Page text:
Deprived of tools, methods and data intelligence they've helped deploy within other business functions, many IT executives find their departments are overextended as they try to meet out-of-control obligations. Old ways set in an earlier time of artisan developers working project by project now expose businesses to IT breakdown. Without the means to manage itself and assess system performance against business goals, IT is unlikely to deliver systems and information services when they're most needed. A growing number of organizations are working with project and portfolio management (PPM) software to establish "IT governance." No doubt, regulatory compliance is a catalyst as IT seeks to establish accountability, but Web services architecture is also pushing IT to change its ways.
Here's how IT managers can improve planning and forge a data-driven relationship with business managers through best practices and sophisticated Web services management.
Governing the Far-Flung Enterprise
IT governance is first about giving top IT management reports and analytic tools to learn the status, costs and business drivers of all current projects. If this sounds like a job for a business intelligence (BI)-flavored PPM dashboard, it is. Second, governance involves applying best practices to guide the improvement of IT's own workflow, processes and alignment with industry standards. Finally, IT governance involves improving accountability through defining metrics for evaluating performance of projects and personnel.
With information technology integral to achieving business goals, the IT function is under close scrutiny. Organizations want bigger bangs for fewer bucks. Regulatory compliance requires systematic IT management. Organizations look to IT to enable business agility at reduced cost.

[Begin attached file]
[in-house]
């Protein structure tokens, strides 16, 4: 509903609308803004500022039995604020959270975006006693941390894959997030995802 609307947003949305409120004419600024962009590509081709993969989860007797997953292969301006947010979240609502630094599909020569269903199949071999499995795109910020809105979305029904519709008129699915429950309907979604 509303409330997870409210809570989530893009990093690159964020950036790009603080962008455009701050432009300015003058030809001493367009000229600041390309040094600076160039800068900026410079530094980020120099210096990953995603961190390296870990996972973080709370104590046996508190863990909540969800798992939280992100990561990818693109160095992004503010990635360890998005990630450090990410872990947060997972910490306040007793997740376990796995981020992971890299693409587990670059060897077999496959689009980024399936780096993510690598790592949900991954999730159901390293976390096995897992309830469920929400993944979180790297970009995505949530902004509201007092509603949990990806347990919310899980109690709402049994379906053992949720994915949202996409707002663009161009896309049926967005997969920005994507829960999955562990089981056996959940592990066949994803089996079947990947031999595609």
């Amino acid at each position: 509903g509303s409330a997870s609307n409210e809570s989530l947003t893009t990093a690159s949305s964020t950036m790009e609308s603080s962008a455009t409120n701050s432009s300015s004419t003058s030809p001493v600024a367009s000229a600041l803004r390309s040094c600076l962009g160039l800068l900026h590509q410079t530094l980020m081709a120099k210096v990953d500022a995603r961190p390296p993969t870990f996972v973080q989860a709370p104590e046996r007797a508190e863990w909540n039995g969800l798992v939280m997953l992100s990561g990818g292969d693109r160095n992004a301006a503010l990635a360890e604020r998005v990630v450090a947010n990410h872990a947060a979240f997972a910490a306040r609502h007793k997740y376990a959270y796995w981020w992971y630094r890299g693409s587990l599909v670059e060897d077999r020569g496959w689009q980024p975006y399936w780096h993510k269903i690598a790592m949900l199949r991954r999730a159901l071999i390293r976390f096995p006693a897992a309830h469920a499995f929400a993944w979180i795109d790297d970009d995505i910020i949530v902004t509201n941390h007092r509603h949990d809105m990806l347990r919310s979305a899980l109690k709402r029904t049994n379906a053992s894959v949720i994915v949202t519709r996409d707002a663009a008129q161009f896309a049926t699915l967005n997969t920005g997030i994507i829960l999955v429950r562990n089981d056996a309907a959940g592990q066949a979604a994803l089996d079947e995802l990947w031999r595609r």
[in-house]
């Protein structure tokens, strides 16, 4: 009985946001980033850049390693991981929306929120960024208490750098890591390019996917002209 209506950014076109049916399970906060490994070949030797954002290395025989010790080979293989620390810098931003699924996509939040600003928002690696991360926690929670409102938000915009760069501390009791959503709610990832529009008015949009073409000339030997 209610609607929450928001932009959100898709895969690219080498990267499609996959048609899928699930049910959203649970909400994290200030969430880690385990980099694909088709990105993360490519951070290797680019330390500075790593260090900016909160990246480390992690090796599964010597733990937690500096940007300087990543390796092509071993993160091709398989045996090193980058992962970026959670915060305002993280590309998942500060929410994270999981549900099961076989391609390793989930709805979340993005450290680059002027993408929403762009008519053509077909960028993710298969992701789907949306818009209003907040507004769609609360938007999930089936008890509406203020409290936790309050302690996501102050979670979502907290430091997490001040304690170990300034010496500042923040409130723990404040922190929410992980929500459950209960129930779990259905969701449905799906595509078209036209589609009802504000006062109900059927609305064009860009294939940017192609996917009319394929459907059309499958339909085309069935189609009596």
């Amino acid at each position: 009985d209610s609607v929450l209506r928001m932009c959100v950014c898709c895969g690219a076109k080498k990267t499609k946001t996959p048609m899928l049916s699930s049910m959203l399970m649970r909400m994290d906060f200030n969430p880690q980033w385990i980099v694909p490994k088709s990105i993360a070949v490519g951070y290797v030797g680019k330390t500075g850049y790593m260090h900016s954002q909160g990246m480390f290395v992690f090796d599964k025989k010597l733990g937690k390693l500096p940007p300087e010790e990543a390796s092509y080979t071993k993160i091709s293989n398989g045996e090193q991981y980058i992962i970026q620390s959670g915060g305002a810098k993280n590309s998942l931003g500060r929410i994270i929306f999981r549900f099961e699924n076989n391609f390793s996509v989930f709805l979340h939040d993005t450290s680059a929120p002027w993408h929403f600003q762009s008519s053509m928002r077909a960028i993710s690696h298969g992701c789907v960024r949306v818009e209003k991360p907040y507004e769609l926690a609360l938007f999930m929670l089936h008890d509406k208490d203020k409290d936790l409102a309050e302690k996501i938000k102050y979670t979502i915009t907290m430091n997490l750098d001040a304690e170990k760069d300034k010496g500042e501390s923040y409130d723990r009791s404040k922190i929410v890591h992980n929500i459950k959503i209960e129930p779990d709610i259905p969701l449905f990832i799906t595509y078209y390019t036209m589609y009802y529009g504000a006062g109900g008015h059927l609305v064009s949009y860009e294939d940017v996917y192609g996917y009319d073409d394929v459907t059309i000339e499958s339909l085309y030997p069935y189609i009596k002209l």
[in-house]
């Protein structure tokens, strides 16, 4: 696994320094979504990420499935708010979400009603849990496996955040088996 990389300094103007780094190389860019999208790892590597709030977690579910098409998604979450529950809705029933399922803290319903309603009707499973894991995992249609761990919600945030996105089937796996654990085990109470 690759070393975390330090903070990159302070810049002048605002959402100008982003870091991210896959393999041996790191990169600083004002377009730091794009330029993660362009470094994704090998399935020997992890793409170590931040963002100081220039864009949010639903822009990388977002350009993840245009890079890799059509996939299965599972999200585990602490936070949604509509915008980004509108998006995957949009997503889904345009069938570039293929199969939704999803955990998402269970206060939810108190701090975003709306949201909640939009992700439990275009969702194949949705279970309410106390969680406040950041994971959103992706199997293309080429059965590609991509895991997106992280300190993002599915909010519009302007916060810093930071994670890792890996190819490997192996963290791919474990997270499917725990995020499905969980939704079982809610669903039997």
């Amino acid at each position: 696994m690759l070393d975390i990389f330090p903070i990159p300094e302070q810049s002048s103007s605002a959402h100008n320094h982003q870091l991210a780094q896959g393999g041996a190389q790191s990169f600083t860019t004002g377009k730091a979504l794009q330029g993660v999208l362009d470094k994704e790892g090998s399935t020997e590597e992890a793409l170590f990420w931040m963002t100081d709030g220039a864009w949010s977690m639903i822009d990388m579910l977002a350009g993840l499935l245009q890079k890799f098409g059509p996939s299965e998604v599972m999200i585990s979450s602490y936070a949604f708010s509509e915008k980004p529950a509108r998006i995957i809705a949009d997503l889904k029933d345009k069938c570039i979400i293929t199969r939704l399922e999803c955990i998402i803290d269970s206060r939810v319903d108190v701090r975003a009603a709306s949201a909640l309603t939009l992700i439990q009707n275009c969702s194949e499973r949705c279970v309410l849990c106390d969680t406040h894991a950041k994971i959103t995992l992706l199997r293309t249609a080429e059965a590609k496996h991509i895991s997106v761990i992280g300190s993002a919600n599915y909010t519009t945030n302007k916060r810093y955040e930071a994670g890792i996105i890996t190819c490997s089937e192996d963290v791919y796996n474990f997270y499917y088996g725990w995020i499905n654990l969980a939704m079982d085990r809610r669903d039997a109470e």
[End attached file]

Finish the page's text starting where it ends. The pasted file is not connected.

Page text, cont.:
IT must find a healthier way of managing expectations, not to mention legacy maintenance and new systems deployment. IT needs a "business" management mentality for Web services and service-oriented architecture (SOA) to succeed — and not become a layer of confusion on top of an already chaotic environment.
Relief is coming from BI-infused portfolio and project management (PPM) tools, which give IT managers the reporting, analytics and performance management metrics so important to other business functions. Frameworks for service management, most importantly IT Infrastructure Library (ITIL), are gaining momentum as the means of establishing best practices and a better collaboration with the business side.
Web services, SOA and business process management will test IT's mettle. While solving technical integration difficulties, SOA will encourage complex forms of business integration and "composite" applications. Web services management systems must embody all that IT management knows about the state of its portfolio to meet strategic business objectives.
The "governance" buzz is really a cry for IT to step up. Tight budgets, regulatory stress and public consequences of system failure have the business side pleading with IT to oversee systems that often have roots outside the corporate center — in acquired companies or multiple lines of business.
Some see IT governance as evidence of the pendulum swinging back toward IT centralization. But with its ships floating all over the globe, Royal Caribbean Cruise Lines is similar to many organizations that can't recentralize and consolidate physical systems. Richard Shapiro, manager of IT program administration, says his department manages about 1,000 projects simultaneously at corporate locations and on the 28 ships in Royal Caribbean's fleet. A tough peer-review process keeps projects on track — not more technology in the old "build it and they will come" mode.
Shapiro finds that the key to governance is letting central IT set enterprise standards, rationalize the deployment of resources and resolve conflicting interests among stakeholders. Royal Caribbean's IT management uses Computer Associates' Clarity tools for forecasting, tracking, auditing and reviewing the progress and effectiveness of all projects. Guided by the advice and consent of a steering committee of business and tech leaders, IT projects are business projects.